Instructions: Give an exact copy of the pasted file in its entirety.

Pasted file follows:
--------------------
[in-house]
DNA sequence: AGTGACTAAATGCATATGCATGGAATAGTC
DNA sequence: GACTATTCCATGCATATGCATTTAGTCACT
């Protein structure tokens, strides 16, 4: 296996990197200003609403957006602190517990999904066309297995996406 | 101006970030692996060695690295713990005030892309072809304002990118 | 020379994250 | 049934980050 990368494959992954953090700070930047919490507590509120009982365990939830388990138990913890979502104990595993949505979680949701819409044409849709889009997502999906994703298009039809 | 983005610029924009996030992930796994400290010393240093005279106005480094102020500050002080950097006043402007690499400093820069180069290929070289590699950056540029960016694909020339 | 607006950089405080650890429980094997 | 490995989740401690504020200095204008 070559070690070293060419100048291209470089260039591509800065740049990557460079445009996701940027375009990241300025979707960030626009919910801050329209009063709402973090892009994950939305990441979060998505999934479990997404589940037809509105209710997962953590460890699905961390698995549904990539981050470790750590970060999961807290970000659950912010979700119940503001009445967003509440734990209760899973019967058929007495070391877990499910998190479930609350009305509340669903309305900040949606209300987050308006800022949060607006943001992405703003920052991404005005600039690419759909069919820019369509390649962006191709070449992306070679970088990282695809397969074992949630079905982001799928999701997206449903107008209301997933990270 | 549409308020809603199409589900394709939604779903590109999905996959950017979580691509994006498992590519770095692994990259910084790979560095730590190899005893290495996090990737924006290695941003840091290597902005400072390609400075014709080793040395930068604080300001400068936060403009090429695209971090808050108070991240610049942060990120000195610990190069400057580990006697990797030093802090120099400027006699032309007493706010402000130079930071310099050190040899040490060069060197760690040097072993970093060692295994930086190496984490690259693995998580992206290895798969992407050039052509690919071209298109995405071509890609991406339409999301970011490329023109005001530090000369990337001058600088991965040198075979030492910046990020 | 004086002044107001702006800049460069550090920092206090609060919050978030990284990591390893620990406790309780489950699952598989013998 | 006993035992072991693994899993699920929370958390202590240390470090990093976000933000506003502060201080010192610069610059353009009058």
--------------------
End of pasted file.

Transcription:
[in-house]
DNA sequence: AGTGACTAAATGCATATGCATGGAATAGTC
DNA sequence: GACTATTCCATGCATATGCATTTAGTCACT
């Protein structure tokens, strides 16, 4: 296996990197200003609403957006602190517990999904066309297995996406 | 101006970030692996060695690295713990005030892309072809304002990118 | 020379994250 | 049934980050 990368494959992954953090700070930047919490507590509120009982365990939830388990138990913890979502104990595993949505979680949701819409044409849709889009997502999906994703298009039809 | 983005610029924009996030992930796994400290010393240093005279106005480094102020500050002080950097006043402007690499400093820069180069290929070289590699950056540029960016694909020339 | 607006950089405080650890429980094997 | 490995989740401690504020200095204008 070559070690070293060419100048291209470089260039591509800065740049990557460079445009996701940027375009990241300025979707960030626009919910801050329209009063709402973090892009994950939305990441979060998505999934479990997404589940037809509105209710997962953590460890699905961390698995549904990539981050470790750590970060999961807290970000659950912010979700119940503001009445967003509440734990209760899973019967058929007495070391877990499910998190479930609350009305509340669903309305900040949606209300987050308006800022949060607006943001992405703003920052991404005005600039690419759909069919820019369509390649962006191709070449992306070679970088990282695809397969074992949630079905982001799928999701997206449903107008209301997933990270 | 549409308020809603199409589900394709939604779903590109999905996959950017979580691509994006498992590519770095692994990259910084790979560095730590190899005893290495996090990737924006290695941003840091290597902005400072390609400075014709080793040395930068604080300001400068936060403009090429695209971090808050108070991240610049942060990120000195610990190069400057580990006697990797030093802090120099400027006699032309007493706010402000130079930071310099050190040899040490060069060197760690040097072993970093060692295994930086190496984490690259693995998580992206290895798969992407050039052509690919071209298109995405071509890609991406339409999301970011490329023109005001530090000369990337001058600088991965040198075979030492910046990020 | 004086002044107001702006800049460069550090920092206090609060919050978030990284990591390893620990406790309780489950699952598989013998 | 006993035992072991693994899993699920929370958390202590240390470090990093976000933000506003502060201080010192610069610059353009009058």